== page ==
The Corner

The Egyptian Democracy Dilemma

Stan, Jonah, and Dan: Thanks for the kind words and thoughtful replies.

Here’s the fundamental dilemma, as I see it: The vicious repression meted out by Mubarak & Co. has radicalized a hefty chunk of the Egyptian populace and fueled support for the Muslim Brotherhood. Meanwhile, the regime has systemically brutalized secular reformers such as Ayman Nour and Saad Ibrahim, thereby stifling the growth of civil society and liberal institutions. We are left with a depressingly primitive political environment, which is frequently cited as proof that Egypt isn’t quite “ready” for free elections.

No doubt, South Korea and Taiwan (to name two examples) were both at a more advanced stage of development in the 1980s — when they became democratic — than Egypt is today. If the Mubarak regime had been a Seoul- or Taipei-style liberal autocracy that gradually opened political space and allowed for the efflorescence of civil society, Egypt would be a much different country. Unfortunately, beyond some market-oriented economic reforms, the dictatorship in Cairo has not been a liberal autocracy. (As Reuel Marc Gerecht observes, the Arab world as a whole has yet to produce an Atatürk-like figure, much to the disappointment of the U.S. State Department.) If Egypt postpones the adoption of genuine democracy until the Brotherhood either vanishes from the scene or transforms into an Arab-Muslim version of the German Christian Democrats, then it won’t be holding free elections for a very long time.

One may argue that such a delay is justified by the potential danger of a Brotherhood-led government. This has been the traditional position of Mubarak and Foggy Bottom (with the exception of a brief interlude under George W. Bush). But by delaying democracy and violently suppressing Islamic fundamentalism, Egypt has also delayed its political maturation, with myriad baleful consequences. Indeed, the country’s toxic mix of tyranny and radical ideology helped catalyze the emergence of al-Qaeda. Gerecht’s basic theory is that, in order to dampen the appeal of jihadism, we must bring both secular and fundamentalist Muslims into the arena of democratic competition, where they can peacefully tackle the thorniest questions of God and man. Until that happens, real progress — real political evolution — will remain elusive.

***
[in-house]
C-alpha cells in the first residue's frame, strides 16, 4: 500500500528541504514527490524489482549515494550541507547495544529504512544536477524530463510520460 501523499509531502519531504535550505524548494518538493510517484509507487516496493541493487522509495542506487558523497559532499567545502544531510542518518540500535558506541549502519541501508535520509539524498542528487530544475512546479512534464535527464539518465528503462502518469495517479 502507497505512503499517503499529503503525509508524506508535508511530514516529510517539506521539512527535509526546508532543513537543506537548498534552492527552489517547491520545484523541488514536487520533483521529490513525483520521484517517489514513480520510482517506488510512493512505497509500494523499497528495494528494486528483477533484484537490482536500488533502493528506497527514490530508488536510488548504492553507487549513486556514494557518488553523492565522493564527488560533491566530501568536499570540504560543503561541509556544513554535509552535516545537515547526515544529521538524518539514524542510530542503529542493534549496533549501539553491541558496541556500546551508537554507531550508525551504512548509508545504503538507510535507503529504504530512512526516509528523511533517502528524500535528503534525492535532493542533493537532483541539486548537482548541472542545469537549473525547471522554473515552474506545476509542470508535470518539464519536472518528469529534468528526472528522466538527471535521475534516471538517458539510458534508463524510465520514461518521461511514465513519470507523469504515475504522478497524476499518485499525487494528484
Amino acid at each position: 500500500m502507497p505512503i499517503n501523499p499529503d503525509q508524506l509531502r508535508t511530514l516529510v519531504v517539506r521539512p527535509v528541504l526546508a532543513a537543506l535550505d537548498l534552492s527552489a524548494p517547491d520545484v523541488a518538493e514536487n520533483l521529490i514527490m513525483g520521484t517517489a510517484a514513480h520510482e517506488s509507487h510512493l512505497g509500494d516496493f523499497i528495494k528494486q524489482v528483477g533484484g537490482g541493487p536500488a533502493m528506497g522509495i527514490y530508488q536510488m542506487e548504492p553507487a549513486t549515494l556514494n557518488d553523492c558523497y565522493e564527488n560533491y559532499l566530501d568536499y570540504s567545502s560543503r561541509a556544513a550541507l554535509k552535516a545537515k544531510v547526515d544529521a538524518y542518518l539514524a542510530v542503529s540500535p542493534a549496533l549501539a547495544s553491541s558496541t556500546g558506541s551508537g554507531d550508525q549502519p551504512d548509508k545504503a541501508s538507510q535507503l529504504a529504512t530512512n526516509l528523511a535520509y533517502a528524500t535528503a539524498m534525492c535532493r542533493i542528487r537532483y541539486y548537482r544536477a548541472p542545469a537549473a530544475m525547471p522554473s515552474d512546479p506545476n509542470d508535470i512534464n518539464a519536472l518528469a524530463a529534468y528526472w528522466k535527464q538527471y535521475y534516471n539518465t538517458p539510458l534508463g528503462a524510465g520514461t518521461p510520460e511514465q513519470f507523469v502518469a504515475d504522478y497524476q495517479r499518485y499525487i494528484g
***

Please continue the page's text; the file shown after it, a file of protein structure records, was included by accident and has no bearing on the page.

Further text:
We should not sugarcoat the Brotherhood’s platform or deny that the organization will greatly complicate Egypt’s transition to democracy. But the unavoidable reality is that Brotherhood members — who, after all, belong to the country’s largest opposition movement — will, as Stan admits, “play a significant role” in shaping the post-Mubarak era. James Traub put it well in his 2008 book, The Freedom Agenda: “The United States does not need to embrace the Muslim Brotherhood (nor does the Brotherhood need to be embraced by the United States). It does, however, need to acknowledge the group’s centrality, its relevance, to Egypt’s political future.”

For more on the Brotherhood — and on the larger topic of Islam and democracy — I can’t recommend highly enough a 2008 Commentary piece (“In Search of Moderate Muslims”) by Josh Muravchik and Charlie Szrom. 

Most Popular


If Amy Wax Is Wrong, Let’s See the Data

Regarding the kerfuffle Jason Richwine addressed here earlier, the economist Glenn Loury has posted an impassioned plea to his Facebook page. Loury, you may recall, hosts the video blog where Wax made her controversial claim that black students at Penn Law School rarely graduate in the top half of the ... Read More
Politics & Policy

San Francisco Bans Fur Sales

San Francisco has banned the sale of fur. From the CBS-SF story: San Francisco has become the first major U.S. city to ban the sale of fur clothing and products. Tuesday, the Board of Supervisors unanimously approved a measure that prohibits the sale of fur clothes, accessories, even souvenirs in stores and ... Read More

For the First Time in Weeks, Relief Sweeps over Austin

Making the click-through worthwhile: The Austin bomber is done in by one of his own devices; some new numbers suggest that a small but significant portion of Trump voters are tiring of the chaos and aren’t showing up to support other Republicans in 2018; and the mixed news for conservatives coming out of the ... Read More

The Baleful Effect of #MeToo on Campus

Remember the series of hurricanes that pounded the Caribbean last summer? Something like that has been occurring on college campuses, as they're hit by one destructive mania after another: diversity, Title IX, anti-speech protests. Now it's the #MeToo Movement. In this Martin Center article, British academic ... Read More
Politics & Policy

A Time for Choosing

This year’s Conservative Political Action Conference was controversial. Invitations to European nationalist populists such as Nigel Farage and Marion Maréchal-Le Pen (the niece of Marine Le Pen) caused many longtime conservatives to question whether they still belong to the conservative movement. Vocal critics ... Read More